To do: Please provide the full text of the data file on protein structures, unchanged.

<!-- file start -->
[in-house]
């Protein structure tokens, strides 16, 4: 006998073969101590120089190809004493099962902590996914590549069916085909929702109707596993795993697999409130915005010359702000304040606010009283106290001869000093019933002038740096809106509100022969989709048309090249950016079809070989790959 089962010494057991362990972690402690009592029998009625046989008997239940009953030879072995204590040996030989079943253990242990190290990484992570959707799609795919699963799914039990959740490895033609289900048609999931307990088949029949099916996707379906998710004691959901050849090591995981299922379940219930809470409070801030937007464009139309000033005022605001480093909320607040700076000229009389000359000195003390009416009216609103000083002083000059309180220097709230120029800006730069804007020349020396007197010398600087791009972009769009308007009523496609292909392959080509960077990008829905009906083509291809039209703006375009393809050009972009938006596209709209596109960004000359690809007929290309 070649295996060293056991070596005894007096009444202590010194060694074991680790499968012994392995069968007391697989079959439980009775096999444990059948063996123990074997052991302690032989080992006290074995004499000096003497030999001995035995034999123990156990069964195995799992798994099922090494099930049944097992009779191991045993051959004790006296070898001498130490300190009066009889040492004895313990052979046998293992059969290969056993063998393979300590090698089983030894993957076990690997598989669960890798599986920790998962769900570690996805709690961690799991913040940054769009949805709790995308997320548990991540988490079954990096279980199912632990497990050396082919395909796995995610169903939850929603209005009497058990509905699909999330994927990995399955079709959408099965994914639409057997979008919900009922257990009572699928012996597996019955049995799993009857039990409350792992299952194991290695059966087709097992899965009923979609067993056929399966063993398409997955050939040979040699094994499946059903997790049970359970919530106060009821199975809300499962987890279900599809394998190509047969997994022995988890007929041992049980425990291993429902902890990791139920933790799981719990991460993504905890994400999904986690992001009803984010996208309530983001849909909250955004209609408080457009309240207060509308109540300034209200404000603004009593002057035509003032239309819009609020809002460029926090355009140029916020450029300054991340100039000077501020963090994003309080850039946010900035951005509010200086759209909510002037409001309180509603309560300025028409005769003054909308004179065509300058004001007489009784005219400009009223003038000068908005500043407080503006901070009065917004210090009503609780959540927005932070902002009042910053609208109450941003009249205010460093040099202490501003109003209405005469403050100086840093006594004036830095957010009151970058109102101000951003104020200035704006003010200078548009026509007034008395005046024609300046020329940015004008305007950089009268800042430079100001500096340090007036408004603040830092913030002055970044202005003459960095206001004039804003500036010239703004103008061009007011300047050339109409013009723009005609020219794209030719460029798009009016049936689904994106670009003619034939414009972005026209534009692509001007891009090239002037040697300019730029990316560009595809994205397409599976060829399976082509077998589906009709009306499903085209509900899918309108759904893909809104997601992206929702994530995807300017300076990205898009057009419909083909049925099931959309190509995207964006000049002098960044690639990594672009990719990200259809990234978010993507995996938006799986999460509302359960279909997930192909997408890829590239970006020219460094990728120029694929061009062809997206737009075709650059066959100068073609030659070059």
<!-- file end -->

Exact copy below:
[in-house]
């Protein structure tokens, strides 16, 4: 006998073969101590120089190809004493099962902590996914590549069916085909929702109707596993795993697999409130915005010359702000304040606010009283106290001869000093019933002038740096809106509100022969989709048309090249950016079809070989790959 089962010494057991362990972690402690009592029998009625046989008997239940009953030879072995204590040996030989079943253990242990190290990484992570959707799609795919699963799914039990959740490895033609289900048609999931307990088949029949099916996707379906998710004691959901050849090591995981299922379940219930809470409070801030937007464009139309000033005022605001480093909320607040700076000229009389000359000195003390009416009216609103000083002083000059309180220097709230120029800006730069804007020349020396007197010398600087791009972009769009308007009523496609292909392959080509960077990008829905009906083509291809039209703006375009393809050009972009938006596209709209596109960004000359690809007929290309 070649295996060293056991070596005894007096009444202590010194060694074991680790499968012994392995069968007391697989079959439980009775096999444990059948063996123990074997052991302690032989080992006290074995004499000096003497030999001995035995034999123990156990069964195995799992798994099922090494099930049944097992009779191991045993051959004790006296070898001498130490300190009066009889040492004895313990052979046998293992059969290969056993063998393979300590090698089983030894993957076990690997598989669960890798599986920790998962769900570690996805709690961690799991913040940054769009949805709790995308997320548990991540988490079954990096279980199912632990497990050396082919395909796995995610169903939850929603209005009497058990509905699909999330994927990995399955079709959408099965994914639409057997979008919900009922257990009572699928012996597996019955049995799993009857039990409350792992299952194991290695059966087709097992899965009923979609067993056929399966063993398409997955050939040979040699094994499946059903997790049970359970919530106060009821199975809300499962987890279900599809394998190509047969997994022995988890007929041992049980425990291993429902902890990791139920933790799981719990991460993504905890994400999904986690992001009803984010996208309530983001849909909250955004209609408080457009309240207060509308109540300034209200404000603004009593002057035509003032239309819009609020809002460029926090355009140029916020450029300054991340100039000077501020963090994003309080850039946010900035951005509010200086759209909510002037409001309180509603309560300025028409005769003054909308004179065509300058004001007489009784005219400009009223003038000068908005500043407080503006901070009065917004210090009503609780959540927005932070902002009042910053609208109450941003009249205010460093040099202490501003109003209405005469403050100086840093006594004036830095957010009151970058109102101000951003104020200035704006003010200078548009026509007034008395005046024609300046020329940015004008305007950089009268800042430079100001500096340090007036408004603040830092913030002055970044202005003459960095206001004039804003500036010239703004103008061009007011300047050339109409013009723009005609020219794209030719460029798009009016049936689904994106670009003619034939414009972005026209534009692509001007891009090239002037040697300019730029990316560009595809994205397409599976060829399976082509077998589906009709009306499903085209509900899918309108759904893909809104997601992206929702994530995807300017300076990205898009057009419909083909049925099931959309190509995207964006000049002098960044690639990594672009990719990200259809990234978010993507995996938006799986999460509302359960279909997930192909997408890829590239970006020219460094990728120029694929061009062809997206737009075709650059066959100068073609030659070059």